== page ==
Wednesday, 22 June 2011

UnderStanding Systemd Part -II

This Post is from my understanding of the original post by leannart poettering on systemd :- 

At this point may be we should look back and analyse how the init scripts work, and have worked over the past so many generations, and may be draw a parallel with kde's style of booting up.
SystemV init ----> Upstart ----> Systemd

SystemV's Approach :-

Finding the dependencies between services and starting them according to a topological sort is inherently serial. You could start daemons that don’t depend on one another at the same time, but if two daemons both depend on dbus, dbus must start first. This creates inevitable bottlenecks which slow down the boot up.

Upstart's Approach :-

“All jobs waiting on a particular event are normally started at the same time when that event occurs”. This means that all services that depend on dbus are started immediately after dbus has finished starting. Although this certainly improves boot times by a fair margin (Ubuntu boots very quickly nowadays), the bottleneck is still there.

Systemd/launchd's Approach :-

What Happens is that for every daemon the resources gets allocated right at the start,(resources here implies, the sockets and the ports), while keeping the mapping from resources to the daemons, it is pretended that everything has been started, while loading all the daemons simultaneously. If a daemon requires a socket that belongs to a daemon that has not finished starting yet, the requests are buffered and ordered by the kernel and the requesting daemon blocks, waiting for an answer. Finally, when a daemon finishes starting up, it gets all the requests buffered by the kernel without any fuss, as if it had just received them.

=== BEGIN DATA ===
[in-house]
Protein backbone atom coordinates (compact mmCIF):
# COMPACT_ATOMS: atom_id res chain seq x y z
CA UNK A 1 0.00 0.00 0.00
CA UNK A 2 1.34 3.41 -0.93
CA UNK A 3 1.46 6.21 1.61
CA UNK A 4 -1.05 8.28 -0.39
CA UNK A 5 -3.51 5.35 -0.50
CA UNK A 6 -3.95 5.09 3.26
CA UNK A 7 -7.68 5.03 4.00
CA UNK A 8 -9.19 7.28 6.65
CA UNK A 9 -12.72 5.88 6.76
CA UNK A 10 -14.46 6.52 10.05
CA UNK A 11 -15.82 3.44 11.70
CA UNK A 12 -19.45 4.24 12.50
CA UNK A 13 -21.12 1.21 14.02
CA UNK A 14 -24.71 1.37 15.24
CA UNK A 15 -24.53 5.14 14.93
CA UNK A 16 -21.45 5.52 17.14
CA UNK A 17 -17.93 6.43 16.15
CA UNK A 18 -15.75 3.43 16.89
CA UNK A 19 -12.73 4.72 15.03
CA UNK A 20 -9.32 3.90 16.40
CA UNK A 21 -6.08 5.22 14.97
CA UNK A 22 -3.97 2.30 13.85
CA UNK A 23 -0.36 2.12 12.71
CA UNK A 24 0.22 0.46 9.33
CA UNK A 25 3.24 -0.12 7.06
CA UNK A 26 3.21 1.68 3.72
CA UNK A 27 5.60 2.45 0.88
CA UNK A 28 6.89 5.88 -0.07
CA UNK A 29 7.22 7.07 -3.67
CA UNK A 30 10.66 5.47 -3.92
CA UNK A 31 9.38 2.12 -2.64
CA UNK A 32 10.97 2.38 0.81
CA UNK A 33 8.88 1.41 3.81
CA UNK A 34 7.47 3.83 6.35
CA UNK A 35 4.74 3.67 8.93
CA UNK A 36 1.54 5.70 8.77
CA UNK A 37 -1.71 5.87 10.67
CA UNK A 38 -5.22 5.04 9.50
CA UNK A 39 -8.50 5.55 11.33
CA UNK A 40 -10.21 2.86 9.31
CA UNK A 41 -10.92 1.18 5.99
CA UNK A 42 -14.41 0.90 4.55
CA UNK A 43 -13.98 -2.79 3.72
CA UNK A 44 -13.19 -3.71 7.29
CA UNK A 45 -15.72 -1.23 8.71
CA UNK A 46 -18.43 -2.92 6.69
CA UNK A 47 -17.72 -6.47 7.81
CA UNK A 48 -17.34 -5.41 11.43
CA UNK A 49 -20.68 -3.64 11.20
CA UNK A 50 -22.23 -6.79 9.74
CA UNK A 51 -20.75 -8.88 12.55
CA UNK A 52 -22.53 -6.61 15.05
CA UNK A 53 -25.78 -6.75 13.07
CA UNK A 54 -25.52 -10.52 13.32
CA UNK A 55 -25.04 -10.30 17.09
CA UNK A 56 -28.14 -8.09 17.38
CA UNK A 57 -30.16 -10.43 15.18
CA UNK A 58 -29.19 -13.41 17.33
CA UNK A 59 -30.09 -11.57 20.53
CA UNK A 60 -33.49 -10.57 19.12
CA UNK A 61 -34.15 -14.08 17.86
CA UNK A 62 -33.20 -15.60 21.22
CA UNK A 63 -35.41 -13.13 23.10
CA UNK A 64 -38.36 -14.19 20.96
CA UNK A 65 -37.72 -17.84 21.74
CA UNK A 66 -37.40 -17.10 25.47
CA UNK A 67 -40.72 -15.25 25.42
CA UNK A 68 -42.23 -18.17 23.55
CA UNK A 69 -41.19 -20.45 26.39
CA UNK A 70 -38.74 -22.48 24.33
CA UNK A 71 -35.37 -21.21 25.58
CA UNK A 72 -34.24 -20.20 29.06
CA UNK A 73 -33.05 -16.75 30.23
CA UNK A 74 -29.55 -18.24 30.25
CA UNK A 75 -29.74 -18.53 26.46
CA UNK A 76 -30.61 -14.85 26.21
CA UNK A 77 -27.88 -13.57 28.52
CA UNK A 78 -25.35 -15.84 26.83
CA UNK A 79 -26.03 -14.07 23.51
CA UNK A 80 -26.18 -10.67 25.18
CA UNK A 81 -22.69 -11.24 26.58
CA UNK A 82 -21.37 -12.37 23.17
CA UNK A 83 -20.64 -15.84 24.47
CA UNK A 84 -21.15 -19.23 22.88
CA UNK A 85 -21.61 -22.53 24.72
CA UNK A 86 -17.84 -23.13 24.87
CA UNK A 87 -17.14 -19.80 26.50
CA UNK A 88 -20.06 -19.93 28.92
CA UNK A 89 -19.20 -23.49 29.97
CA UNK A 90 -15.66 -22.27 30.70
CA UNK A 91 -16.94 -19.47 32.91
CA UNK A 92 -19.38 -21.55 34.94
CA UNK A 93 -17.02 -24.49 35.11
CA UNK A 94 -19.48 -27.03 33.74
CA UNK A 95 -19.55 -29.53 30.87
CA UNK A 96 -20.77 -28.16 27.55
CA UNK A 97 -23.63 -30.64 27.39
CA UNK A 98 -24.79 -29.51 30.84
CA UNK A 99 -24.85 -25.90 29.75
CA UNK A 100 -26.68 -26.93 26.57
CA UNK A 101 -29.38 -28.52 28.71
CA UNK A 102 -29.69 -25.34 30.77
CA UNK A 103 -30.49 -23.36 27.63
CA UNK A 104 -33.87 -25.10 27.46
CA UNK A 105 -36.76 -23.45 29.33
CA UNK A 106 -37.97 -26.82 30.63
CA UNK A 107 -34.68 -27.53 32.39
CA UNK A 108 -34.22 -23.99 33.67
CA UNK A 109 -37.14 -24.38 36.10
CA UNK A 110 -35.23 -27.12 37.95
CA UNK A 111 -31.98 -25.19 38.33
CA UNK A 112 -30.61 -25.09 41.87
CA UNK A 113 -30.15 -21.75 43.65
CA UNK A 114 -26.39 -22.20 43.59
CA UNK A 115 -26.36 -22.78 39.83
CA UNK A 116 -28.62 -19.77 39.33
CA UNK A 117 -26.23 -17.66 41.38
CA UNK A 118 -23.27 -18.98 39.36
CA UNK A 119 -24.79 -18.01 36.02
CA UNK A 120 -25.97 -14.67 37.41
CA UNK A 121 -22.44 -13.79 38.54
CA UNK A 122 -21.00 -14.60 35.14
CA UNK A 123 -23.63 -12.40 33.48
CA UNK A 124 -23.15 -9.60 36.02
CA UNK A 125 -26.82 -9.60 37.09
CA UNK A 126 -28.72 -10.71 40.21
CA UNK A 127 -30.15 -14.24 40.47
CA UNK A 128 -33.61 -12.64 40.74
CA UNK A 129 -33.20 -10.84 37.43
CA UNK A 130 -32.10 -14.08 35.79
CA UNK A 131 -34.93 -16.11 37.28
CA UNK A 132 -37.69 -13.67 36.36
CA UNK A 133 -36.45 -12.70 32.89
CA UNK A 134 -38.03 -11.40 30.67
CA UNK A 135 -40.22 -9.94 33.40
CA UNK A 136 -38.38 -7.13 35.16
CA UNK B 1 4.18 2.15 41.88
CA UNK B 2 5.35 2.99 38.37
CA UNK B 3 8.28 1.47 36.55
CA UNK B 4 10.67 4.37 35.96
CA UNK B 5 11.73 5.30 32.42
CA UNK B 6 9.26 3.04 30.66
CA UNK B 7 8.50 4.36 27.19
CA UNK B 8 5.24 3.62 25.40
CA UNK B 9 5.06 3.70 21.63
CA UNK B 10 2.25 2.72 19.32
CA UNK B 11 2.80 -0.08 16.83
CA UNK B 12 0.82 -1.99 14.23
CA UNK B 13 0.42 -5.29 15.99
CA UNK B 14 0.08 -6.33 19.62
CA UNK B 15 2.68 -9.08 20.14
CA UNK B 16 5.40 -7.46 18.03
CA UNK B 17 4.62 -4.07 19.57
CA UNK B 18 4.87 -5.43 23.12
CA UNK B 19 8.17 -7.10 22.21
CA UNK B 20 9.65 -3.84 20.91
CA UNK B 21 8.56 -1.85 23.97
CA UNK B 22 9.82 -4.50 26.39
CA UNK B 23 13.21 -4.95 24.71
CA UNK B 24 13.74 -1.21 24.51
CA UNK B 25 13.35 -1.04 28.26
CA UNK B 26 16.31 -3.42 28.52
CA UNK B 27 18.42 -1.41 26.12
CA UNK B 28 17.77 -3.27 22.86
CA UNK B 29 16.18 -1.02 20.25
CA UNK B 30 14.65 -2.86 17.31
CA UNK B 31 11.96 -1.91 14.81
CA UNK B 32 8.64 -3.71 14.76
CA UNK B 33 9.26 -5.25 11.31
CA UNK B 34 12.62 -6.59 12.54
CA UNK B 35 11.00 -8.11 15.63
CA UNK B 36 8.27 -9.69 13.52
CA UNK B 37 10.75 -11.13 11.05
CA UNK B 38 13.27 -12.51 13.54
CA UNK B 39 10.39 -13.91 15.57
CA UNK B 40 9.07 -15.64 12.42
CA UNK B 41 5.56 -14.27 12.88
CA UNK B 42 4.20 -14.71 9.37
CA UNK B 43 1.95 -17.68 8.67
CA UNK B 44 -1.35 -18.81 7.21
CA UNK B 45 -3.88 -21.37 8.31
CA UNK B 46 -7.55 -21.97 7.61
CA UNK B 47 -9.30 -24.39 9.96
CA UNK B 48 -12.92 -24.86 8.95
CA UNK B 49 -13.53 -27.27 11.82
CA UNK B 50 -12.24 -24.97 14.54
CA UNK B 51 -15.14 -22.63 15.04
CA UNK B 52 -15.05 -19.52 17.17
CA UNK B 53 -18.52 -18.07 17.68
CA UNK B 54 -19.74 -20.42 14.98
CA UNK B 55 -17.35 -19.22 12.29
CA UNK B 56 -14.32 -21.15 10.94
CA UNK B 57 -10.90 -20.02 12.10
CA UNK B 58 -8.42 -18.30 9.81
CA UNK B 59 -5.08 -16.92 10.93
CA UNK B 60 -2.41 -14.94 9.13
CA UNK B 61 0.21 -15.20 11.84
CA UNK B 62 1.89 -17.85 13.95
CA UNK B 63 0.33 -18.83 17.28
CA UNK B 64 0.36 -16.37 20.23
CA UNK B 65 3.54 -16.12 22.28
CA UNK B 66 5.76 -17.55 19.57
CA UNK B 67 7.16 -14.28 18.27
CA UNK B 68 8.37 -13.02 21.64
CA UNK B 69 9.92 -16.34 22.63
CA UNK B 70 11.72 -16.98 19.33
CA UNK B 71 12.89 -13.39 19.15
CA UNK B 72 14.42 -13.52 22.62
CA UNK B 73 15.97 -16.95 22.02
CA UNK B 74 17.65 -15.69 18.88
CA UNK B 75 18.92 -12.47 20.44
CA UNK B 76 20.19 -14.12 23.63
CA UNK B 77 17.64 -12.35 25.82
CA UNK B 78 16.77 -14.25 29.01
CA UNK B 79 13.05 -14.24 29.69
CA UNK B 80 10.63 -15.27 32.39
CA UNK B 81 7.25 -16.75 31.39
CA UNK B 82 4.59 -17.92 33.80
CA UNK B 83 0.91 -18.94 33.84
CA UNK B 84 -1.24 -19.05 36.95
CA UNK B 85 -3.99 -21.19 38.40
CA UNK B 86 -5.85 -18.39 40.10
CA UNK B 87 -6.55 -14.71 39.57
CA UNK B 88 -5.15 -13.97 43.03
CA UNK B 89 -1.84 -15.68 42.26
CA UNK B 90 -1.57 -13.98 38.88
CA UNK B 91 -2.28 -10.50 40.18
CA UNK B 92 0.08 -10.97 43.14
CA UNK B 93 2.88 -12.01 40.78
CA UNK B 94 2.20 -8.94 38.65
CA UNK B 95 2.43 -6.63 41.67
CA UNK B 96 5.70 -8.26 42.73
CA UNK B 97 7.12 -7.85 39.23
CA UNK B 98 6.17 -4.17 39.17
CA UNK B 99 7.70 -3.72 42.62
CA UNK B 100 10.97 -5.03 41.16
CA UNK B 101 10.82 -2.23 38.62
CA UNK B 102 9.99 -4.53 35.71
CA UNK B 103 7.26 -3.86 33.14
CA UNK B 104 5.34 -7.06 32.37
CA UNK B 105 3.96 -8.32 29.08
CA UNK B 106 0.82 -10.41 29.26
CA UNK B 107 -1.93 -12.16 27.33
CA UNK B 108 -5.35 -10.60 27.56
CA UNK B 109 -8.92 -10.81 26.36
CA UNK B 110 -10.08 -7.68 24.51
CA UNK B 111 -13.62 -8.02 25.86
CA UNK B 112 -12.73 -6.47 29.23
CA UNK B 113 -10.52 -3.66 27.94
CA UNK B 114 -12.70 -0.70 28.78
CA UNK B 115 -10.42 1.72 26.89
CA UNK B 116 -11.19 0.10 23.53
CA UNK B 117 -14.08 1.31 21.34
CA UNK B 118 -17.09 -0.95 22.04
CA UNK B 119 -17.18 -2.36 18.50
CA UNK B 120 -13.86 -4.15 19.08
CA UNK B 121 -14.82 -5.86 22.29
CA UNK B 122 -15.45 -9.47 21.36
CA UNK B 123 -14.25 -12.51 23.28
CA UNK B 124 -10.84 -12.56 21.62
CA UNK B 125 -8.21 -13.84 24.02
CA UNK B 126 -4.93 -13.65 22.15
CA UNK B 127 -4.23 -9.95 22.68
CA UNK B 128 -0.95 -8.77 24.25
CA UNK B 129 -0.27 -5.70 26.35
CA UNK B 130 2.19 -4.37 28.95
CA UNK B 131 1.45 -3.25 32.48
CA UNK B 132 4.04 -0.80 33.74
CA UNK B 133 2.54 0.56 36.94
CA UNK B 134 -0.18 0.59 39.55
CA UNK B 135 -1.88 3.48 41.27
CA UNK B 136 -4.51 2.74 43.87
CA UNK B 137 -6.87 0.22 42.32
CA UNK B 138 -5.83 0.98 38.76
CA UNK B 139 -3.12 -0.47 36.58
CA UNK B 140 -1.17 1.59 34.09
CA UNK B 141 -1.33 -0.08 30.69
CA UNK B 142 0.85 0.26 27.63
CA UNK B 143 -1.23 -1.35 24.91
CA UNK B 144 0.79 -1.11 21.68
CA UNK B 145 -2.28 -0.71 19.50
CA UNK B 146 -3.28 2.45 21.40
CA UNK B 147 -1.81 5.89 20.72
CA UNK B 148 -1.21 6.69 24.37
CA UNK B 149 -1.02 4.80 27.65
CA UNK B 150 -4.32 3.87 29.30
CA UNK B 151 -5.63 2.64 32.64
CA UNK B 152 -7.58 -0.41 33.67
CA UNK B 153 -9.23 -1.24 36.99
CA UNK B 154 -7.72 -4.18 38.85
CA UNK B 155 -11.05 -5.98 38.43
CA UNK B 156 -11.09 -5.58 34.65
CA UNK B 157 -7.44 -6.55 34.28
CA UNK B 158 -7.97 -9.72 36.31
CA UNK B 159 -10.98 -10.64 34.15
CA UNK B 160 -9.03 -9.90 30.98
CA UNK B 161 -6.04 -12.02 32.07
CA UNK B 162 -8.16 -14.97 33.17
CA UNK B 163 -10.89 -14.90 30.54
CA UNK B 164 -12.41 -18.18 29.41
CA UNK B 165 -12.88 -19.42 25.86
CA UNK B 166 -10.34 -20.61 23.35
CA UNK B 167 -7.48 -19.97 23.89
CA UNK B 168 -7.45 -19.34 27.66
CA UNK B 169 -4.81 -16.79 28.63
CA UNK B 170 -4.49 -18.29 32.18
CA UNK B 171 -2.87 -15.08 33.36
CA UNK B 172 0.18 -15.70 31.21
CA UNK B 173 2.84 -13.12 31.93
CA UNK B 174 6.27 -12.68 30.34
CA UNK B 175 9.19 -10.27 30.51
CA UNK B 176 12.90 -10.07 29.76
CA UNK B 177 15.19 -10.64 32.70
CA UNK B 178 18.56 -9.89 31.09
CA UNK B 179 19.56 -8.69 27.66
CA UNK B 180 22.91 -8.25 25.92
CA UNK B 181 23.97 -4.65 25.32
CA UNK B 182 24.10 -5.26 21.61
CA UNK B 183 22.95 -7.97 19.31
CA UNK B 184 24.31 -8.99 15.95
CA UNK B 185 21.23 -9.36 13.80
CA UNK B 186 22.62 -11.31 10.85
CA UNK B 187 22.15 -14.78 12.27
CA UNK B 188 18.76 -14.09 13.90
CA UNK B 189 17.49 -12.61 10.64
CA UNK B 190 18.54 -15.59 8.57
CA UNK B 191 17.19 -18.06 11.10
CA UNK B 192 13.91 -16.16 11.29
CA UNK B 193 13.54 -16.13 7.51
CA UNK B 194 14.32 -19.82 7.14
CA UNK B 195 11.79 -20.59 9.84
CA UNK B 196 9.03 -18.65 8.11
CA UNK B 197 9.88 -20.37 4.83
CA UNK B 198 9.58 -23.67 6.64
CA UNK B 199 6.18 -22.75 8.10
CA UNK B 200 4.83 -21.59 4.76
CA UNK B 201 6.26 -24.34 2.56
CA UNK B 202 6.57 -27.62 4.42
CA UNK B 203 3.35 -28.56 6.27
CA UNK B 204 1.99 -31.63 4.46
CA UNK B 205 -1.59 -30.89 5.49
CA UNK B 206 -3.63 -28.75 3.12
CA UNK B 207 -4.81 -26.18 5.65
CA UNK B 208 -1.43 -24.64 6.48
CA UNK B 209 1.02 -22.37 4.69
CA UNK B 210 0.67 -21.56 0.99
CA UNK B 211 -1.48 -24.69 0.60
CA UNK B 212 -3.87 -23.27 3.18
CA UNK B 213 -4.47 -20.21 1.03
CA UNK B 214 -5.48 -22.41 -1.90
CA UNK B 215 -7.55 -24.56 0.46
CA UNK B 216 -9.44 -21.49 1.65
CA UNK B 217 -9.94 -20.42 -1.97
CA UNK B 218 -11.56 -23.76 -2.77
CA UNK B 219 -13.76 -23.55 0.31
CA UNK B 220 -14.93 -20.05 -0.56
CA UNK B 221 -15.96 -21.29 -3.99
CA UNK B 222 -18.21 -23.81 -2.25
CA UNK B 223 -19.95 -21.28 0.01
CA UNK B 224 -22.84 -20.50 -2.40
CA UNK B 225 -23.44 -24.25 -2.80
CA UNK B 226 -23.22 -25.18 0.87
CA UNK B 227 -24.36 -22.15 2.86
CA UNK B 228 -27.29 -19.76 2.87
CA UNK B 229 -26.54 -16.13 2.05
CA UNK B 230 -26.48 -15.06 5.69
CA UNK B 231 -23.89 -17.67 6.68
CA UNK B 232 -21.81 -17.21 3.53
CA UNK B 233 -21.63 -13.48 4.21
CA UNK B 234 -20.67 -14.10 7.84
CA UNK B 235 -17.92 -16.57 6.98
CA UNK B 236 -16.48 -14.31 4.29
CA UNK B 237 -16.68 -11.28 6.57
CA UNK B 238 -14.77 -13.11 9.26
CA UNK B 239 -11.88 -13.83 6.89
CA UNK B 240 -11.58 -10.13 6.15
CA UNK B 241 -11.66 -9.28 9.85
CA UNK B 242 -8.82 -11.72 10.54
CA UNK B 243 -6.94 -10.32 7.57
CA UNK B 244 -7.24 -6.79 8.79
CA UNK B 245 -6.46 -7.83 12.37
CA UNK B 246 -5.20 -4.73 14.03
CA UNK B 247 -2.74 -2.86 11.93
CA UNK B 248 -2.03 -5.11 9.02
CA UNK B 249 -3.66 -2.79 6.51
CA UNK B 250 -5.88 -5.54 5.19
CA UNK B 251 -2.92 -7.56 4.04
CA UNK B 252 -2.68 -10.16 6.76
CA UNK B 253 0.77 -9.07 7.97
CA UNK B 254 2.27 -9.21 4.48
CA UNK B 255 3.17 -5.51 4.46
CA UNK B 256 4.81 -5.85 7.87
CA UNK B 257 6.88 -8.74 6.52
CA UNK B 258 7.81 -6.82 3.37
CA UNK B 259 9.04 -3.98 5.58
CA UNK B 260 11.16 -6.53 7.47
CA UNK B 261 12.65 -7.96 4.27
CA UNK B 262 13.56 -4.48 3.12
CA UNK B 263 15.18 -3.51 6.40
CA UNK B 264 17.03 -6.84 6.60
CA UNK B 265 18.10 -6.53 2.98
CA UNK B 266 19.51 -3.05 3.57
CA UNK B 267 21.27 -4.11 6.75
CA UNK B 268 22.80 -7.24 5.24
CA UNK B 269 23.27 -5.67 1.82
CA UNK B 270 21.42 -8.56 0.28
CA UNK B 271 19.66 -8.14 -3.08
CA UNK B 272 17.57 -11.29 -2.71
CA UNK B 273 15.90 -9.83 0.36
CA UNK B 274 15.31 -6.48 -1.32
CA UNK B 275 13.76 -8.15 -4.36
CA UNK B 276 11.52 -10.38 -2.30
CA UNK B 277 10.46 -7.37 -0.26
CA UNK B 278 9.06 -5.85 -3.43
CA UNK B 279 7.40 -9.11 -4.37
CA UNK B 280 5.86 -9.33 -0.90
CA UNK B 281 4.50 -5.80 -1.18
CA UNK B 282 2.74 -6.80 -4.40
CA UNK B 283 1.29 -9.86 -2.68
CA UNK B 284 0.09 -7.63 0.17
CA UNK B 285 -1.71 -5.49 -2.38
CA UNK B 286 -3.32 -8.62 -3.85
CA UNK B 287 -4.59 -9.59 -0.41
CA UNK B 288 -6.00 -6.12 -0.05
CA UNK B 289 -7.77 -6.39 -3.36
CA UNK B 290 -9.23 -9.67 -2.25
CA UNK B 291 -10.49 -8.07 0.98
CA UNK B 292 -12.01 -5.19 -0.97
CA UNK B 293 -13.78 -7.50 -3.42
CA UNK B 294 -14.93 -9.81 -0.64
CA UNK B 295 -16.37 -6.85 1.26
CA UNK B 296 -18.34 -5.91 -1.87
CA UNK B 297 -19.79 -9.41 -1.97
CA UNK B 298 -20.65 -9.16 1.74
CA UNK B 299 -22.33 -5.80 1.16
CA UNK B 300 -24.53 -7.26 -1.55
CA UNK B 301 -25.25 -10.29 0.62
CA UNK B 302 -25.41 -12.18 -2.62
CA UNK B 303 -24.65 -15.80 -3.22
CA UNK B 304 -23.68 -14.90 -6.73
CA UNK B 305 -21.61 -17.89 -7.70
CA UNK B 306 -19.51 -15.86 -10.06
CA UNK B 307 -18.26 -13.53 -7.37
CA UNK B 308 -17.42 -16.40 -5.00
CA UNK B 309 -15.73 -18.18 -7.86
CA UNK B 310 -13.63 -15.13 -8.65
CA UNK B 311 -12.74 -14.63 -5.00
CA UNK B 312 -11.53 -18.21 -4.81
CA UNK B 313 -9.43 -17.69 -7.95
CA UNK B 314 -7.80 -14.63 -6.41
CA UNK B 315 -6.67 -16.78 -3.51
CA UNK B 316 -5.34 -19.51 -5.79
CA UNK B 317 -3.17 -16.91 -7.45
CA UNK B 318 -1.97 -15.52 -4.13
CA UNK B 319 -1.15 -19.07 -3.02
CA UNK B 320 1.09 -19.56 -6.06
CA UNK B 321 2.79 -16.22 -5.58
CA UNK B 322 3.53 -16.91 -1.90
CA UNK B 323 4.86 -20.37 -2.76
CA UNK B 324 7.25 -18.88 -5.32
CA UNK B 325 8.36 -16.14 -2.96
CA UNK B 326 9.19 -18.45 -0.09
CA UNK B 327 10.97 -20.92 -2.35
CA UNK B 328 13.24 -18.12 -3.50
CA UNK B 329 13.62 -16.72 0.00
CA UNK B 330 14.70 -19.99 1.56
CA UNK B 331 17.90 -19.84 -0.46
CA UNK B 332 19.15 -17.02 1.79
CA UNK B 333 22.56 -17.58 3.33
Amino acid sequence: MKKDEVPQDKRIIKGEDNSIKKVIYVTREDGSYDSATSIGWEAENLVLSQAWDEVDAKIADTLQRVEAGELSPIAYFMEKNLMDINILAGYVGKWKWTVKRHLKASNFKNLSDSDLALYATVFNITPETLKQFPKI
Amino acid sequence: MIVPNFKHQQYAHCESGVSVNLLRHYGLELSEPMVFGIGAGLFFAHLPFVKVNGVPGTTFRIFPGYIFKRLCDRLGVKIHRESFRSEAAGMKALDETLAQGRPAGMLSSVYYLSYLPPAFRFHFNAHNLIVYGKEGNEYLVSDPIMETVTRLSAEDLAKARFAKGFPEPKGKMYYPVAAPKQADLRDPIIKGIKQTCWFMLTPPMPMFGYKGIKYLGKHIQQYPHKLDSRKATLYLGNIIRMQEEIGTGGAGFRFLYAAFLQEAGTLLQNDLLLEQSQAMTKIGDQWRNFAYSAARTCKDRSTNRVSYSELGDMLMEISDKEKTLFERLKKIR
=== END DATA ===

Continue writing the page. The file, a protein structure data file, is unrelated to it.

I am not too sure, but from the look of things, it seems that kde's model of start-up is pretty much similar to either Upstart's or SystemV's approach, starting one process after another serially. Analysing my system boot charts, it looks more close to Upstart's approach. Here the order of execution is :-

KDE Display Manager ----> startkde script ----> (1). kdeinit (starts various services)  ---->  klauncher + kded + kcminit
                                                                              (2). ksmserver

Image Showing System Processes of my system with init script being high-lighted .
To achieve something close to systemd's model, the focus area should be the tie-up between kdeinit script and its subsequent sub-processes, and how we can parallise the process calls instead of the current serial inter-connections, between the processes. Apparently this approach should be highly feasible for an enviro like kde/gnome. But editing and implementing all these scripts is still going to be a Herculean task.


  1. Interesting stuff. You might consider adding your blog to Planet KDE, so more KDE interested minds run in to it...

  2. Thanks a lot kitamozihr for liking the stuff, thanks for reminding about planetkde, I wish to add more stuff (2/3 more posts) about kde/ my project, and then add it to-it.


  3. This post is an improvised form of the original post by lennart poettering, the creator of systemd. Forgot mention the source ... urghhh...

    Original text can be read at